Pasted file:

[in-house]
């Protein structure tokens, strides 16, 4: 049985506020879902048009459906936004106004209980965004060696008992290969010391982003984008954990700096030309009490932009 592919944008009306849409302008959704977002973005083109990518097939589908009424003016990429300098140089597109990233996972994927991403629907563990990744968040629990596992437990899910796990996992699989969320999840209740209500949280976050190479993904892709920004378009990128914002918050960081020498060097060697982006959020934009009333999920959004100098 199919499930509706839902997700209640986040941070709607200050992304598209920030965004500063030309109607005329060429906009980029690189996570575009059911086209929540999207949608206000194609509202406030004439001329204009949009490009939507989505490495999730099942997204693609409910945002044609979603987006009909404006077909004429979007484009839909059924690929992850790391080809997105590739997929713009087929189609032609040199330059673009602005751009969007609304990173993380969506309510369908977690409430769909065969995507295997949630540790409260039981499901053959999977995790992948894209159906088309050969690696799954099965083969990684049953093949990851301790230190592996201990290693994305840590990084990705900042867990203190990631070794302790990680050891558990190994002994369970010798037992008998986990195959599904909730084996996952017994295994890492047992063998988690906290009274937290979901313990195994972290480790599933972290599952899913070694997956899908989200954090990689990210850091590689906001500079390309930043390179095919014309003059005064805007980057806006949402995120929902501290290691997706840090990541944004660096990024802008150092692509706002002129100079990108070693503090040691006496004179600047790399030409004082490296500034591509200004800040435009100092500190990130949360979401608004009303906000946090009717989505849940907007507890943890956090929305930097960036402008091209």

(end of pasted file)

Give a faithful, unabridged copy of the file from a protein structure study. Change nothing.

[in-house]
């Protein structure tokens, strides 16, 4: 049985506020879902048009459906936004106004209980965004060696008992290969010391982003984008954990700096030309009490932009 592919944008009306849409302008959704977002973005083109990518097939589908009424003016990429300098140089597109990233996972994927991403629907563990990744968040629990596992437990899910796990996992699989969320999840209740209500949280976050190479993904892709920004378009990128914002918050960081020498060097060697982006959020934009009333999920959004100098 199919499930509706839902997700209640986040941070709607200050992304598209920030965004500063030309109607005329060429906009980029690189996570575009059911086209929540999207949608206000194609509202406030004439001329204009949009490009939507989505490495999730099942997204693609409910945002044609979603987006009909404006077909004429979007484009839909059924690929992850790391080809997105590739997929713009087929189609032609040199330059673009602005751009969007609304990173993380969506309510369908977690409430769909065969995507295997949630540790409260039981499901053959999977995790992948894209159906088309050969690696799954099965083969990684049953093949990851301790230190592996201990290693994305840590990084990705900042867990203190990631070794302790990680050891558990190994002994369970010798037992008998986990195959599904909730084996996952017994295994890492047992063998988690906290009274937290979901313990195994972290480790599933972290599952899913070694997956899908989200954090990689990210850091590689906001500079390309930043390179095919014309003059005064805007980057806006949402995120929902501290290691997706840090990541944004660096990024802008150092692509706002002129100079990108070693503090040691006496004179600047790399030409004082490296500034591509200004800040435009100092500190990130949360979401608004009303906000946090009717989505849940907007507890943890956090929305930097960036402008091209």